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Brigham Young University Prelaw Review

Abstract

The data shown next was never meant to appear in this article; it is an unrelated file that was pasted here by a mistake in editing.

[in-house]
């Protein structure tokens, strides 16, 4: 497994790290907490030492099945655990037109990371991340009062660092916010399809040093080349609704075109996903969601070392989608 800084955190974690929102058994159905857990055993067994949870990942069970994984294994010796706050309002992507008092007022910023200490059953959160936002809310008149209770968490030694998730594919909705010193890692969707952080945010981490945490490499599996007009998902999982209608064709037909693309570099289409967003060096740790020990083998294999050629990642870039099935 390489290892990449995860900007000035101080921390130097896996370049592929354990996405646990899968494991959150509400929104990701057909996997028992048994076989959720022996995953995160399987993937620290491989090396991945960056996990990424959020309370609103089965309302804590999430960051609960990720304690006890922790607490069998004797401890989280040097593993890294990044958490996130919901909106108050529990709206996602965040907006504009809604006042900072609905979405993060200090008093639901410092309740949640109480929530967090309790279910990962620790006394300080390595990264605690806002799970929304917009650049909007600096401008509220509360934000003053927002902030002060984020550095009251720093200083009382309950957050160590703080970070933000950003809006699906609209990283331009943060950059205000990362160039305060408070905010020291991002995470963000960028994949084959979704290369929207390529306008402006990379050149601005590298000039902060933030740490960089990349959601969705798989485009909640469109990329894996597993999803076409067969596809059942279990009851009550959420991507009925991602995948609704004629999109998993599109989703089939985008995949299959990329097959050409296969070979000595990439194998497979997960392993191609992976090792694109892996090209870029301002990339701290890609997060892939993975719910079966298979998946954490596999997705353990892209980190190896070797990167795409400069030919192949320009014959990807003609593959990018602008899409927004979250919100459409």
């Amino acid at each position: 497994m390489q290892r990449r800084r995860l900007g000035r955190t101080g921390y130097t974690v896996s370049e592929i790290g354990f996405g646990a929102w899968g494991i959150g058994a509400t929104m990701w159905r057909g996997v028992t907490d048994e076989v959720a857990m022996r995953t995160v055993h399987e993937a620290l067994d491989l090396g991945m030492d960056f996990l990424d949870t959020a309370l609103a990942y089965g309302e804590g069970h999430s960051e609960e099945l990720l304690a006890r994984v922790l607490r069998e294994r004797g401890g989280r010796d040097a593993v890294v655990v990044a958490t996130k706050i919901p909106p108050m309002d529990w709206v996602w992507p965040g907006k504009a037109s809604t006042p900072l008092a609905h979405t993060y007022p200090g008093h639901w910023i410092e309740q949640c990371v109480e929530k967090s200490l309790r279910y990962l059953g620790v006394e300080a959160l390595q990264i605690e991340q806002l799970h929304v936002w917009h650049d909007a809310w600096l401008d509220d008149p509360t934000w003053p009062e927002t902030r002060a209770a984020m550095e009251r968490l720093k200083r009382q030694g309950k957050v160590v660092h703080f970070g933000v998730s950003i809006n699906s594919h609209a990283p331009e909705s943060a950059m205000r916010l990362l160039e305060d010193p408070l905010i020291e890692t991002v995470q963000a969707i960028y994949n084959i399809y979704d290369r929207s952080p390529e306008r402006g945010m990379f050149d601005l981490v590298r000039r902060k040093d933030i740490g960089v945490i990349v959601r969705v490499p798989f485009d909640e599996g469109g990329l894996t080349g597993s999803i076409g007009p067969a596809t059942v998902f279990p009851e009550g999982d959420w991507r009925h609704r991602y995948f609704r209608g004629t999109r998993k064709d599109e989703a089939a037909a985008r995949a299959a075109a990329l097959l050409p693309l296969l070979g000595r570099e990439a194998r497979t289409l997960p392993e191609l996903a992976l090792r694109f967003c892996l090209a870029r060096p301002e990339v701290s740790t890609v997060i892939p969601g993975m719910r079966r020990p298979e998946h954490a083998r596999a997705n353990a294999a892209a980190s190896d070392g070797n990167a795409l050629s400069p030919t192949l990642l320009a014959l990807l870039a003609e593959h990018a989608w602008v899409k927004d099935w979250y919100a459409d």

This paper attempts to provide a reasonable framework for thinking about religious liberty issues following the Supreme Court's decision in Obergefell v. Hodges. Following the decision in that case, which requires states to wed same-sex couples, there has been a national debate about when - and if - religious business owners can discriminate based on sexual orientation. This issue pits religious liberty organizations against LGBT rights organizations, and leaves both sides feeling demonized and misunderstood. This paper advocates a more nuanced approach, and suggests that reasonable compromise is possible if we are willing to leave behind self-righteousness and instead engage in a conversation characterized by mutual respect.

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